Tag Archives: Harper

The Spindlers

Gosh it’s nice to read such a good yarn, because that’s how I’d describe Lauren Oliver‘s new middle grade novel, The Spindlers. It’s the kind of book you want to escape into, curled up under a blanket on a chilly day. 

When the spindlers steal Liza’s brother’s soul, only Liza knows what must be done. She descends Below to rescue Patrick’s soul, to an otherworldly place filled with strange creatures. Some are helpful, like the lumer-lumpen, who light the woodland paths, and the nocturni, the caretakers of human souls. Others are terrifying, like the scrags, the shape-shifting lizard-like minions of the spindler queen. Oliver’s book has all of the trademarks of a fine quest story, and as Liza makes her way, relying on her wits and the help of those she meets, the narrative will call to mind some of the best-loved books about venturing to other worlds, such as Coraline, Narnia, and Alice in Wonderland.

There’s something comfortable about recognizing the conventions of a particular type of story, don’t you think? It’s a mixture of feeling reassured and delighted, like when it’s getting close to Christmas and you start taking out all of your most loved decorations and setting them up around the house. “Oh yes, there you are!” you think when you unwrap your favourite ornaments after months of forgetting about them. So in The Spindlers, when you first meet the eccentric talking rat Mirabella, you soon see that she will be Liza’s guide on her adventure and it starts feeling like the story is falling into place in a way that is familiar and magical at once. By the time I reached the last part of the story and it became clear that it was going to end with a “test of wills” where Liza would have to outsmart the spindler queen in order to win her brother’s soul, I was a very satisfied reader. I love that plot element of many quest stories.  

What I think is special about The Spindlers is that Oliver manages to offer readers a conventional quest structure, but with more than enough creativity in the world and characters she has imagined to make the book feel different and memorable in its own right. I’d say it’s less frightening than Coraline, but just as captivating. I think it could be quite something in a graphic novel format too. Iacopo Bruno’s striking cover certainly gets me wishing that there were some illustrations scattered throughout the book. A gorgeous new adventure that belongs right next to some of the great classics, The Spindlers will be winning over readers for a long time to come.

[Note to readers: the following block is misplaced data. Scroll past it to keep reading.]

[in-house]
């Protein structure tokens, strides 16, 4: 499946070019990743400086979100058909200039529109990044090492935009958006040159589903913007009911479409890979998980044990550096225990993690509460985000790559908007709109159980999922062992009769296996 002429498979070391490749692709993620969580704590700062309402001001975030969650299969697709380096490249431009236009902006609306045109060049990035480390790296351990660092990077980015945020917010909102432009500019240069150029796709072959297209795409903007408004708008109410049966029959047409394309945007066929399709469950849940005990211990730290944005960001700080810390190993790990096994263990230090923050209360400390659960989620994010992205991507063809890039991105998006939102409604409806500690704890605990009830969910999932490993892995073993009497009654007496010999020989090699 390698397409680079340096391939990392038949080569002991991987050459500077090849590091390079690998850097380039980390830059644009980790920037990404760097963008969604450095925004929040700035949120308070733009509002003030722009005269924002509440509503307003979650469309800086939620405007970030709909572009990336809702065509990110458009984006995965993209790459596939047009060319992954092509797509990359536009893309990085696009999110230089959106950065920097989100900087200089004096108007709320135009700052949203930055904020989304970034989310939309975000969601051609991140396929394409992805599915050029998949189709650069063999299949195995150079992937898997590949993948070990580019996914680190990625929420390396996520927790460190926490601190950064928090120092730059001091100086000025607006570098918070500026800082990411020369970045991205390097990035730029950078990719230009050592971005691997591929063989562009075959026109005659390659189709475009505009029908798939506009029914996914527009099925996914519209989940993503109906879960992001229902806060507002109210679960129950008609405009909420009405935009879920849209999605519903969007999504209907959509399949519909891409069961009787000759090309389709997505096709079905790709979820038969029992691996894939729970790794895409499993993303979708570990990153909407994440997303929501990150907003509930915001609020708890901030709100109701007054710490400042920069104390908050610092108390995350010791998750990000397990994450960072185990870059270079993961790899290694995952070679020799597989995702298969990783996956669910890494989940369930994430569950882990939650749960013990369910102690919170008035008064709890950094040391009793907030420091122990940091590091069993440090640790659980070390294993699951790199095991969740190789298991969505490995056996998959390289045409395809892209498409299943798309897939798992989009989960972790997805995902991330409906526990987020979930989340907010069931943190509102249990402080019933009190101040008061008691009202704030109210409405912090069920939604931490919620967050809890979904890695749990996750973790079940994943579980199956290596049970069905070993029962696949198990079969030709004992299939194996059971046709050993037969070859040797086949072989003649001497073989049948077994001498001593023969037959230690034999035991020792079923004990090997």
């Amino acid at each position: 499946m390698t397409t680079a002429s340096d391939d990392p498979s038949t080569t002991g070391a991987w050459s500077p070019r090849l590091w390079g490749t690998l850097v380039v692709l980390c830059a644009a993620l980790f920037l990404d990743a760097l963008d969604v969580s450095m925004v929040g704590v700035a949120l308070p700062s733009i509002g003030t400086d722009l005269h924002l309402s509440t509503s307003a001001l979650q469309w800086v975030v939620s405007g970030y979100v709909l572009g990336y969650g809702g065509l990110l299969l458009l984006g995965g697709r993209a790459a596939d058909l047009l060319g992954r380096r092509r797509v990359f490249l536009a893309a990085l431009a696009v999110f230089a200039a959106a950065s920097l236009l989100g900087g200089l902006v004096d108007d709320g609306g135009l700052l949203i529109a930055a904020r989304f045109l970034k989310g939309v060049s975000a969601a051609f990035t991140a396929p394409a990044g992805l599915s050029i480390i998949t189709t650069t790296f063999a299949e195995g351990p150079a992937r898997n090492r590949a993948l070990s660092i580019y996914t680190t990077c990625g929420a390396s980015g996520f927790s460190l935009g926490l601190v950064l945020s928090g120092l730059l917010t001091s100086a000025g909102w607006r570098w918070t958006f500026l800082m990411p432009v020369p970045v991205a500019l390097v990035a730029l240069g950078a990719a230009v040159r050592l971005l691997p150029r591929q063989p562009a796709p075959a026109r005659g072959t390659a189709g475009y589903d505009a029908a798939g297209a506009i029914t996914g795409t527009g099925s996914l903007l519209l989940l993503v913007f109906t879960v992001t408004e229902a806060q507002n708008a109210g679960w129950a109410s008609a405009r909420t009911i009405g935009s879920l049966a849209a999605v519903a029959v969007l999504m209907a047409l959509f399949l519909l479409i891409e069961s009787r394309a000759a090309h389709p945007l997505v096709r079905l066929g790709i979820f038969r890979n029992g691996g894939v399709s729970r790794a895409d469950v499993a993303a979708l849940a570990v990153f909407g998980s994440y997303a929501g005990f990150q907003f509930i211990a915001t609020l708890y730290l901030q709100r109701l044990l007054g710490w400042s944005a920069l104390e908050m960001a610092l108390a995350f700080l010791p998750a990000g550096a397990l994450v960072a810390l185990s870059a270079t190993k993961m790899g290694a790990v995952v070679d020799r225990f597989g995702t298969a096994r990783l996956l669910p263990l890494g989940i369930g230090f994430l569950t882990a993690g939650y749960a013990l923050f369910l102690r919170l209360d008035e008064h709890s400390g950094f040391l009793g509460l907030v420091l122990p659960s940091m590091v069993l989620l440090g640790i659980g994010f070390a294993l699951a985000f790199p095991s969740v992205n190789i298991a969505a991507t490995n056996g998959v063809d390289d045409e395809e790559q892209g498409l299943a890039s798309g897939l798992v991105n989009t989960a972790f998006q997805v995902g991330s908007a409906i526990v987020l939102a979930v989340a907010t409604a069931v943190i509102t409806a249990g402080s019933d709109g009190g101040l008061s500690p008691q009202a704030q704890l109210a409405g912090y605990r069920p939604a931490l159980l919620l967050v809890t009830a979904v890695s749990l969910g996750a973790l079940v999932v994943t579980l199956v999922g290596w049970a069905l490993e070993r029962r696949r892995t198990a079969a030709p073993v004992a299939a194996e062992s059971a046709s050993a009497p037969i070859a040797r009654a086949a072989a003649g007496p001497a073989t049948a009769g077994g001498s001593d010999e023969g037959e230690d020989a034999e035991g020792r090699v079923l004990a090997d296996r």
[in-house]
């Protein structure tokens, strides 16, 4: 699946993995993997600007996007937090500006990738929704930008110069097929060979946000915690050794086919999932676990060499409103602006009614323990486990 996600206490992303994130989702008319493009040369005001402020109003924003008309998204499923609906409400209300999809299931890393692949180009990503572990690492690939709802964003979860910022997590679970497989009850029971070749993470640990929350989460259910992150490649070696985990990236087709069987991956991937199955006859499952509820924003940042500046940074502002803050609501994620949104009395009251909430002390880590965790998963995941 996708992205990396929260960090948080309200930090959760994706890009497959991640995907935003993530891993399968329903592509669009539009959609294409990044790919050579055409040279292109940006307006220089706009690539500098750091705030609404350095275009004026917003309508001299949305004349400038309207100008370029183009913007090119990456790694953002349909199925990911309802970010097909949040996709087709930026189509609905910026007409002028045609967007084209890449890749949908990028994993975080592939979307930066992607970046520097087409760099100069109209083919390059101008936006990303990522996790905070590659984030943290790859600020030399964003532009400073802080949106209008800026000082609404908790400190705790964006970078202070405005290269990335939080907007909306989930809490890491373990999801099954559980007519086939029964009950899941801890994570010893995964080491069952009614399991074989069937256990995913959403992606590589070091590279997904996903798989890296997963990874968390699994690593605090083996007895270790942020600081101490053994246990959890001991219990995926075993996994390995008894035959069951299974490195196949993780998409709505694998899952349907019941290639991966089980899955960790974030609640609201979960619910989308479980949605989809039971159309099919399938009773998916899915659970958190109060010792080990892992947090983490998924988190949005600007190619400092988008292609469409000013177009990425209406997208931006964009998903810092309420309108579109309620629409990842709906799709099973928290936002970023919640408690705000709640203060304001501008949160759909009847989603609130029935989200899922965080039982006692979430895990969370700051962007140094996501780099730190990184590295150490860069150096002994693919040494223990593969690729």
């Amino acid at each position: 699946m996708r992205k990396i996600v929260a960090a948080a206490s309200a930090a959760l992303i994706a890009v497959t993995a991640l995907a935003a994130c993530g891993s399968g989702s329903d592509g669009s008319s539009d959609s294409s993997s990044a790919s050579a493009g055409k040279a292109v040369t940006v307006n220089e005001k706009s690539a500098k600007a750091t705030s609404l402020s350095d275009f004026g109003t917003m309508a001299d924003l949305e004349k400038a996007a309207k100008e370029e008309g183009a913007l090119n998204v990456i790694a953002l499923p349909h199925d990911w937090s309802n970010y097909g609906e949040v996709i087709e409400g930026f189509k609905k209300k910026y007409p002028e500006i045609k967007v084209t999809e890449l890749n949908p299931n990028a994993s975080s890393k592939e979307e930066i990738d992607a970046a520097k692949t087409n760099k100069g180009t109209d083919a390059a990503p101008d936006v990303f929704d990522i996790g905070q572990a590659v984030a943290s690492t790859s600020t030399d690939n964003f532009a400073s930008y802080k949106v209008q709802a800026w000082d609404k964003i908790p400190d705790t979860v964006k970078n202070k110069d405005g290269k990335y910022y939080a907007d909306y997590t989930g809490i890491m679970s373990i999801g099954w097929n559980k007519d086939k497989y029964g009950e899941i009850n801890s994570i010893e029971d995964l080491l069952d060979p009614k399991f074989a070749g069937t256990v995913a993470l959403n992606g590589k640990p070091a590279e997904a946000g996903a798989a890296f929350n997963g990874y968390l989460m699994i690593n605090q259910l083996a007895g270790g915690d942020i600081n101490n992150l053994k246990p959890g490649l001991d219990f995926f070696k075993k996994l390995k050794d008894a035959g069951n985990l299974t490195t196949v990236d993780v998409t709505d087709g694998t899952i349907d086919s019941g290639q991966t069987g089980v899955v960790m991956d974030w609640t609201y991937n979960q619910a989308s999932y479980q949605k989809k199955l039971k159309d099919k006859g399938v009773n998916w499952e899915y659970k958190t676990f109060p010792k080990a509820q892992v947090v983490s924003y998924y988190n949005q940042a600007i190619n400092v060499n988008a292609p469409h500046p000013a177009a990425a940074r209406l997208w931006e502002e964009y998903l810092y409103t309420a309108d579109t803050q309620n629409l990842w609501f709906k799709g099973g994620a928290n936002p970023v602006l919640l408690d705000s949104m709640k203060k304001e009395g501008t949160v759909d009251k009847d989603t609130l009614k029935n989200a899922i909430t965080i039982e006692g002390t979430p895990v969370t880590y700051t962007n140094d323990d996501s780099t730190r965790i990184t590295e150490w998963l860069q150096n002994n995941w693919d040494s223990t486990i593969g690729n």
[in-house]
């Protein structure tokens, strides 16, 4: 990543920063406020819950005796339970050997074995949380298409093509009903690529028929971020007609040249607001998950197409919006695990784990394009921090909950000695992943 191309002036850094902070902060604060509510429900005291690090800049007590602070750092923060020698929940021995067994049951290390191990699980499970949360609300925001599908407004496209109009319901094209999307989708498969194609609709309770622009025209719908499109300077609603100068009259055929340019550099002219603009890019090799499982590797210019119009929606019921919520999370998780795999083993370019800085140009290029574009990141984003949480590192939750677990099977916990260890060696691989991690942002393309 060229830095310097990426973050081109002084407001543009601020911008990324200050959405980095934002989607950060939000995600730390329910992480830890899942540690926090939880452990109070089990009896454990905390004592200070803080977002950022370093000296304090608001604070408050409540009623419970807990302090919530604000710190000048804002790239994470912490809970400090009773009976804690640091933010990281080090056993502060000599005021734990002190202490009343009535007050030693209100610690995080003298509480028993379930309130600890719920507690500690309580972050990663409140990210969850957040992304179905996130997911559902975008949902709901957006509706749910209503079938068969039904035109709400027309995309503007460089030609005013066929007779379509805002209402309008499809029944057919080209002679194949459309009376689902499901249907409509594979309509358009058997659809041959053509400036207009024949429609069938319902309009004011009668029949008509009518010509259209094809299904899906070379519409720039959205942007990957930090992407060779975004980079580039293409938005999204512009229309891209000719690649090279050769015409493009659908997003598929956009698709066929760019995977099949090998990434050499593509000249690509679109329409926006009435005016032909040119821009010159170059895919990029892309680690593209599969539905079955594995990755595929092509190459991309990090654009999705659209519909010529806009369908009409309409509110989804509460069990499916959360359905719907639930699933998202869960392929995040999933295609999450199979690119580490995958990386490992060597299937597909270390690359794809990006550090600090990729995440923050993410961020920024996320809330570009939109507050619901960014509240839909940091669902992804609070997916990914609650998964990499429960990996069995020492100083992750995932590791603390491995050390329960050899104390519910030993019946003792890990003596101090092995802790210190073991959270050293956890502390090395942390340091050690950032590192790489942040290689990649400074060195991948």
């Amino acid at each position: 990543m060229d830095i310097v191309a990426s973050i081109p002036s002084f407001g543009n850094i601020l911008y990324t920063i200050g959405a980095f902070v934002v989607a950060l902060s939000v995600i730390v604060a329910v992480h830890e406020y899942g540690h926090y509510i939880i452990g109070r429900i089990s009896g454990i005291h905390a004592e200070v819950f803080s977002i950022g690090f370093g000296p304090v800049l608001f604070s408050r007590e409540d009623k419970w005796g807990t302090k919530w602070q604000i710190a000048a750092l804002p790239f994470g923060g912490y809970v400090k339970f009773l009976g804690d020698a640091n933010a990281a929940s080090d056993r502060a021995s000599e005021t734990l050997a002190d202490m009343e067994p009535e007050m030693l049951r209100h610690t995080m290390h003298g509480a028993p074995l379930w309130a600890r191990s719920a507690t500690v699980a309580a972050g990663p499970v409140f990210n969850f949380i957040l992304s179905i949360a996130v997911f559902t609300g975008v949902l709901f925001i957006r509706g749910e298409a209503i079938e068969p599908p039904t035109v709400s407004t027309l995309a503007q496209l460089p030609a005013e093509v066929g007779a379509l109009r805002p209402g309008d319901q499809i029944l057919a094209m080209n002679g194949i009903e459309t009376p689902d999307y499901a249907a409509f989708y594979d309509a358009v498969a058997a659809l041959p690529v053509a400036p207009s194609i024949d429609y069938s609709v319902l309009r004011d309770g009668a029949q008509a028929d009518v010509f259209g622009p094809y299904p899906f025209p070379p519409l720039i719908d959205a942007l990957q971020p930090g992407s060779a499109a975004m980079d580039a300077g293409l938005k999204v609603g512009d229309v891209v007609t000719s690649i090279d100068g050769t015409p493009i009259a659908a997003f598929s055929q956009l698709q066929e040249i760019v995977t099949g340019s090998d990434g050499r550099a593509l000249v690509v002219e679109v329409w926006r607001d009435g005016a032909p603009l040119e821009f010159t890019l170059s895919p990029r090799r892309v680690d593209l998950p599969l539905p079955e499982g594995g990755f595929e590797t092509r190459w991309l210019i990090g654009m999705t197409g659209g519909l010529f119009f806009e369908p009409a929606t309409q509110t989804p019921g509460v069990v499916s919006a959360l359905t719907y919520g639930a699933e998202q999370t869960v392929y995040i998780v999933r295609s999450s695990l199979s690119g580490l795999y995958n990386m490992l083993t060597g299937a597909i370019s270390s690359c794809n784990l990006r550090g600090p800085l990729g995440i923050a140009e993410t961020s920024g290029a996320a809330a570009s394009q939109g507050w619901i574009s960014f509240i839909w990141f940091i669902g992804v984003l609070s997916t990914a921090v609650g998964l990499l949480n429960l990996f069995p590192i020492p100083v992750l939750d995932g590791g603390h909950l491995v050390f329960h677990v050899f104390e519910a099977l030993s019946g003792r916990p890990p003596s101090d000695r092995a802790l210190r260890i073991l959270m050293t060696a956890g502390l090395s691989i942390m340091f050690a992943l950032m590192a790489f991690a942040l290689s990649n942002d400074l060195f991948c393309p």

The Spindlers is published by Harper.

The One and Only Ivan

Often, the longer a book sits in my TBR pile, the less likely I am to read it. It gets forgotten, or it loses its initial appeal. Then there are the books in the pile that you look at and you think, “Oh, yeah! I still really want to read that one. I’ve got to get to it.” And months pass. The One and Only Ivan by Katherine Applegate, somehow ended up stuck for ages in TBR status, and reading it has made me wonder what other miracle books might be in that pile, because I think this book is one miraculous book.

The One and Only Ivan is the story of a gorilla who lives in a cement and metal “domain” in the Exit 8 Big Top Mall and Video Arcade. He’s been there for 27 years. There’s a jungle scene painted on one wall of his cage and people pay to see him, though not as many as when he was young. Ivan is alone in his domain, but he has friends: Stella the elephant, and Bob, a stray dog who forages for scraps in the Mall trash. There’s also Julia, the daughter of the man who cleans the mall at night. She likes to draw the animals, and talk to them. Ivan is an artist too. He paints what he sees in his cage, mostly apple cores and banana peels. He wishes he could draw something that doesn’t yet exist, that he only imagines, but he’s not unhappy with his ordinary pictures. As the mall starts losing money, the owner, Mack, brings a baby elephant to be part of the show and hopefully to drum up business. Ruby’s arrival signals a change in Ivan. He promises Stella that he will protect Ruby no matter what and find a way to get Ruby to a safe place. It will take all of his courage, creativity, and hope, to make good on that promise.

And FYI, you will be needing tissues.

Applegate’s prose has a pared down quality that brings it close to poetry. The directness and simplicity of the language fits with how you might imagine a gorilla to think and perceive the world. Each short chapter is perfectly shaped for great emotional impact. It’s not often you find a book that will not intimidate a less confident reader but that still has such rich themes and gorgeous writing. I’d feel confident putting this one in the hands of a child who is more reluctant as well as an avid reader. It will prompt thinking and discussion about the issues connected to humans’ use of animals for profit, but also inter-species understanding, and compassion. The gentle sweetness of Patricia Castelao’s spot illustrations enhance the reading experience. Can you say perfect read aloud? Teachers everywhere, take note. You want this one.

Here’s a Q&A with Katherine Applegate, and you should take a look at the website for the book where there’s some extra information for curious readers and for teachers to bring into the classroom.

The One and Only Ivan is published by Harper, an Imprint of Harper Collins Publishers.